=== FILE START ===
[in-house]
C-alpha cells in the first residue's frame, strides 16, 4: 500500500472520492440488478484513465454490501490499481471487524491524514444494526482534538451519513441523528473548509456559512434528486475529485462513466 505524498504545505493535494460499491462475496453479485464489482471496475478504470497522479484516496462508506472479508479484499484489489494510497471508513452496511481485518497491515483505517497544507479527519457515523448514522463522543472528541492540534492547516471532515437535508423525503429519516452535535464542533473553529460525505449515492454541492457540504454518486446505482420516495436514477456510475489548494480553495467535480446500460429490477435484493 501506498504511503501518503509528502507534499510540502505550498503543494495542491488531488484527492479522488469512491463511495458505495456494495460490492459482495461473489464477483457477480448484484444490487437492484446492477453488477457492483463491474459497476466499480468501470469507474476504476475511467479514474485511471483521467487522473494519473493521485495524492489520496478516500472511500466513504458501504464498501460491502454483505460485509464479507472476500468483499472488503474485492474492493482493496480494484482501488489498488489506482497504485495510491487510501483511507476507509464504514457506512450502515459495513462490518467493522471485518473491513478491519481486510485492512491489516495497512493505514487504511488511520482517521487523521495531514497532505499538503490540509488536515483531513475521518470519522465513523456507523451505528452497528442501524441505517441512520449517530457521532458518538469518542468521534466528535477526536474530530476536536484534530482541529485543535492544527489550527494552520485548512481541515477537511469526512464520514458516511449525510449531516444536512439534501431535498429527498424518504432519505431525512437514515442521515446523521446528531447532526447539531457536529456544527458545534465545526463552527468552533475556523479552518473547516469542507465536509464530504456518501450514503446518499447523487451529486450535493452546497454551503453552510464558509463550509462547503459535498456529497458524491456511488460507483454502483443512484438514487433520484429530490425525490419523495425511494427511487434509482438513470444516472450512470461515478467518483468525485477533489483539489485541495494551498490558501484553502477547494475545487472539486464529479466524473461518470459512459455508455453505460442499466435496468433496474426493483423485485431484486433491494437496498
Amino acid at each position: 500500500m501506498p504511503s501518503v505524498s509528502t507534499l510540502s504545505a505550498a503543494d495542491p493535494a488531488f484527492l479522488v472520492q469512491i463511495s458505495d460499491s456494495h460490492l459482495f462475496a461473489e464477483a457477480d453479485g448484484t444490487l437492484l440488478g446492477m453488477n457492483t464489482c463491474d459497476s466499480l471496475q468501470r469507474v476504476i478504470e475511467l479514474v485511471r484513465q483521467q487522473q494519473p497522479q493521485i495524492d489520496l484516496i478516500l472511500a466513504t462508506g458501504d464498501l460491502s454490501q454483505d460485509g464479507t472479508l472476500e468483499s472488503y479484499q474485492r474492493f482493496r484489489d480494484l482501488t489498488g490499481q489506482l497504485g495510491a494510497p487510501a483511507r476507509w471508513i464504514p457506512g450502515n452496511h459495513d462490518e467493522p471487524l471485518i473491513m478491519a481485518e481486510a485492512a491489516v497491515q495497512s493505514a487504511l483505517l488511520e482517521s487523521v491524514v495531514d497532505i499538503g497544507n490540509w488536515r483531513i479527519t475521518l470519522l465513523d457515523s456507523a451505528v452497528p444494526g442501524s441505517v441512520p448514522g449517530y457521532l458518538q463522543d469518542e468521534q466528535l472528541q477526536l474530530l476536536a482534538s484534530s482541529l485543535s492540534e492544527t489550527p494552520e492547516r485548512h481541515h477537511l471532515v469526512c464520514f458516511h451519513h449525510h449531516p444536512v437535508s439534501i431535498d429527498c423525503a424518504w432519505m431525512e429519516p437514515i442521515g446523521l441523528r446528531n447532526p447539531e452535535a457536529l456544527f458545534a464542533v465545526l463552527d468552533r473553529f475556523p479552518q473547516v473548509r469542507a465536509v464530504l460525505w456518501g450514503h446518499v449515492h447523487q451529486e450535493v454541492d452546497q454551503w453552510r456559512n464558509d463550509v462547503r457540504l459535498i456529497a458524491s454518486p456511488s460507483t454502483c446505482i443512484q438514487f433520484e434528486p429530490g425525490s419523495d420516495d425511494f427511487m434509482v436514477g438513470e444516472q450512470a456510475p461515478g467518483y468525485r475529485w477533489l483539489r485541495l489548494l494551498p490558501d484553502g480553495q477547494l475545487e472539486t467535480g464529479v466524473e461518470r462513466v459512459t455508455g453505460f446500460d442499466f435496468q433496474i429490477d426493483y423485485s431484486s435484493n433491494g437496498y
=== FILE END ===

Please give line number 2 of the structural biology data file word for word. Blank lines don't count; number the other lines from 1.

C-alpha cells in the first residue's frame, strides 16, 4: 500500500472520492440488478484513465454490501490499481471487524491524514444494526482534538451519513441523528473548509456559512434528486475529485462513466 505524498504545505493535494460499491462475496453479485464489482471496475478504470497522479484516496462508506472479508479484499484489489494510497471508513452496511481485518497491515483505517497544507479527519457515523448514522463522543472528541492540534492547516471532515437535508423525503429519516452535535464542533473553529460525505449515492454541492457540504454518486446505482420516495436514477456510475489548494480553495467535480446500460429490477435484493 501506498504511503501518503509528502507534499510540502505550498503543494495542491488531488484527492479522488469512491463511495458505495456494495460490492459482495461473489464477483457477480448484484444490487437492484446492477453488477457492483463491474459497476466499480468501470469507474476504476475511467479514474485511471483521467487522473494519473493521485495524492489520496478516500472511500466513504458501504464498501460491502454483505460485509464479507472476500468483499472488503474485492474492493482493496480494484482501488489498488489506482497504485495510491487510501483511507476507509464504514457506512450502515459495513462490518467493522471485518473491513478491519481486510485492512491489516495497512493505514487504511488511520482517521487523521495531514497532505499538503490540509488536515483531513475521518470519522465513523456507523451505528452497528442501524441505517441512520449517530457521532458518538469518542468521534466528535477526536474530530476536536484534530482541529485543535492544527489550527494552520485548512481541515477537511469526512464520514458516511449525510449531516444536512439534501431535498429527498424518504432519505431525512437514515442521515446523521446528531447532526447539531457536529456544527458545534465545526463552527468552533475556523479552518473547516469542507465536509464530504456518501450514503446518499447523487451529486450535493452546497454551503453552510464558509463550509462547503459535498456529497458524491456511488460507483454502483443512484438514487433520484429530490425525490419523495425511494427511487434509482438513470444516472450512470461515478467518483468525485477533489483539489485541495494551498490558501484553502477547494475545487472539486464529479466524473461518470459512459455508455453505460442499466435496468433496474426493483423485485431484486433491494437496498